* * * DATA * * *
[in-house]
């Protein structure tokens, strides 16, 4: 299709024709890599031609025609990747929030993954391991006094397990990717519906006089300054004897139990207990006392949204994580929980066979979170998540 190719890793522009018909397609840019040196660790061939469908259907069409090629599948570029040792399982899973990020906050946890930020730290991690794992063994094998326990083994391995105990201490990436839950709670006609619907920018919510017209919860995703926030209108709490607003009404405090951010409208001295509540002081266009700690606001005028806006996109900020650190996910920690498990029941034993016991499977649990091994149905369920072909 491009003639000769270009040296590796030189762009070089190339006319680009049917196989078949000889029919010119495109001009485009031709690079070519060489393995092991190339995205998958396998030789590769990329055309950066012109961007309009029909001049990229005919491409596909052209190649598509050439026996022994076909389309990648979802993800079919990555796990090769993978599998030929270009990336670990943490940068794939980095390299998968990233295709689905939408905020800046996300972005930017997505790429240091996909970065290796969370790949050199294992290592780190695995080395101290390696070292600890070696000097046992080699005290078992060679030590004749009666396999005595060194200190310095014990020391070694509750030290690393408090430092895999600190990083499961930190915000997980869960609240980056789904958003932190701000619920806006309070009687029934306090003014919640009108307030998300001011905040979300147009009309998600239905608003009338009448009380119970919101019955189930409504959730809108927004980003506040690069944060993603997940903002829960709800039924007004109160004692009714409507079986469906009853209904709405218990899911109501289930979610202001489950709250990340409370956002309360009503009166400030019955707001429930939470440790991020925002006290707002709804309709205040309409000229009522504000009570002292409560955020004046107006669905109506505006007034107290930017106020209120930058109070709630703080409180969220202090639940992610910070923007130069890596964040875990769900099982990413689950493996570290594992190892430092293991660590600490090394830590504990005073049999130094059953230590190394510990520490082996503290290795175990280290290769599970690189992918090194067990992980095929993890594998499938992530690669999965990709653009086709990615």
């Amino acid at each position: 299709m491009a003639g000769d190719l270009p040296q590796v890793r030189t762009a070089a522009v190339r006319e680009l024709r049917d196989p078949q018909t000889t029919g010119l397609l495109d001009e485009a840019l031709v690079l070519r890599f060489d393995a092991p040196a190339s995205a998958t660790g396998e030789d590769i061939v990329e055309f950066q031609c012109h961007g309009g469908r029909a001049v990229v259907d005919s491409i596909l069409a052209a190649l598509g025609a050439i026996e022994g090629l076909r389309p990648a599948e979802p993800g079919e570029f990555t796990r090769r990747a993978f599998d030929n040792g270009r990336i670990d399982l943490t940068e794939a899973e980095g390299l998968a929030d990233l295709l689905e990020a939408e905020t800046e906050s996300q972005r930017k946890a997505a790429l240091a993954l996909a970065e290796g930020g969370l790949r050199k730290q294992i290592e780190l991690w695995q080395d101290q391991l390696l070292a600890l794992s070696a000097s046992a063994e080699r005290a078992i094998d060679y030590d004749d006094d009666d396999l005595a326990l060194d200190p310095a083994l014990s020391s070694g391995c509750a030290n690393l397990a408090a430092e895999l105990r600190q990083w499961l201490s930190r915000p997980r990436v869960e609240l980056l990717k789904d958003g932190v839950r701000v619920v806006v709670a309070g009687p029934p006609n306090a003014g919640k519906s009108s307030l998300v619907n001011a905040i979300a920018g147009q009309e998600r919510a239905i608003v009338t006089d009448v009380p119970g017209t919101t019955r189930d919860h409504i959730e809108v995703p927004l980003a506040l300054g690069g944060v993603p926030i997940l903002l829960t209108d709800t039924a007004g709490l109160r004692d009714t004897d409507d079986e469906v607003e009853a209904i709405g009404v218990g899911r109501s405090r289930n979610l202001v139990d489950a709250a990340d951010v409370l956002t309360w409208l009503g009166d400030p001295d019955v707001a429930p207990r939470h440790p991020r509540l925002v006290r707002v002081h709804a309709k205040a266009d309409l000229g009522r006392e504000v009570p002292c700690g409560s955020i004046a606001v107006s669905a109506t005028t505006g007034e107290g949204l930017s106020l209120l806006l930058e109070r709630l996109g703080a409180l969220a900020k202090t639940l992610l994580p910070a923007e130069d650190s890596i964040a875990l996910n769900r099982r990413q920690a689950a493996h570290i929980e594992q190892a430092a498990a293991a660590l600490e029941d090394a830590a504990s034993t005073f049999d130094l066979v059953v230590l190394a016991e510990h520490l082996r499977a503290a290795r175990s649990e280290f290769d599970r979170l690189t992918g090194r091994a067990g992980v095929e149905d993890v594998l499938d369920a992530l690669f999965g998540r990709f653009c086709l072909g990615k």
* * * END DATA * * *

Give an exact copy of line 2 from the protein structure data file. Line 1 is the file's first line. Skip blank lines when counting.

């Protein structure tokens, strides 16, 4: 299709024709890599031609025609990747929030993954391991006094397990990717519906006089300054004897139990207990006392949204994580929980066979979170998540 190719890793522009018909397609840019040196660790061939469908259907069409090629599948570029040792399982899973990020906050946890930020730290991690794992063994094998326990083994391995105990201490990436839950709670006609619907920018919510017209919860995703926030209108709490607003009404405090951010409208001295509540002081266009700690606001005028806006996109900020650190996910920690498990029941034993016991499977649990091994149905369920072909 491009003639000769270009040296590796030189762009070089190339006319680009049917196989078949000889029919010119495109001009485009031709690079070519060489393995092991190339995205998958396998030789590769990329055309950066012109961007309009029909001049990229005919491409596909052209190649598509050439026996022994076909389309990648979802993800079919990555796990090769993978599998030929270009990336670990943490940068794939980095390299998968990233295709689905939408905020800046996300972005930017997505790429240091996909970065290796969370790949050199294992290592780190695995080395101290390696070292600890070696000097046992080699005290078992060679030590004749009666396999005595060194200190310095014990020391070694509750030290690393408090430092895999600190990083499961930190915000997980869960609240980056789904958003932190701000619920806006309070009687029934306090003014919640009108307030998300001011905040979300147009009309998600239905608003009338009448009380119970919101019955189930409504959730809108927004980003506040690069944060993603997940903002829960709800039924007004109160004692009714409507079986469906009853209904709405218990899911109501289930979610202001489950709250990340409370956002309360009503009166400030019955707001429930939470440790991020925002006290707002709804309709205040309409000229009522504000009570002292409560955020004046107006669905109506505006007034107290930017106020209120930058109070709630703080409180969220202090639940992610910070923007130069890596964040875990769900099982990413689950493996570290594992190892430092293991660590600490090394830590504990005073049999130094059953230590190394510990520490082996503290290795175990280290290769599970690189992918090194067990992980095929993890594998499938992530690669999965990709653009086709990615």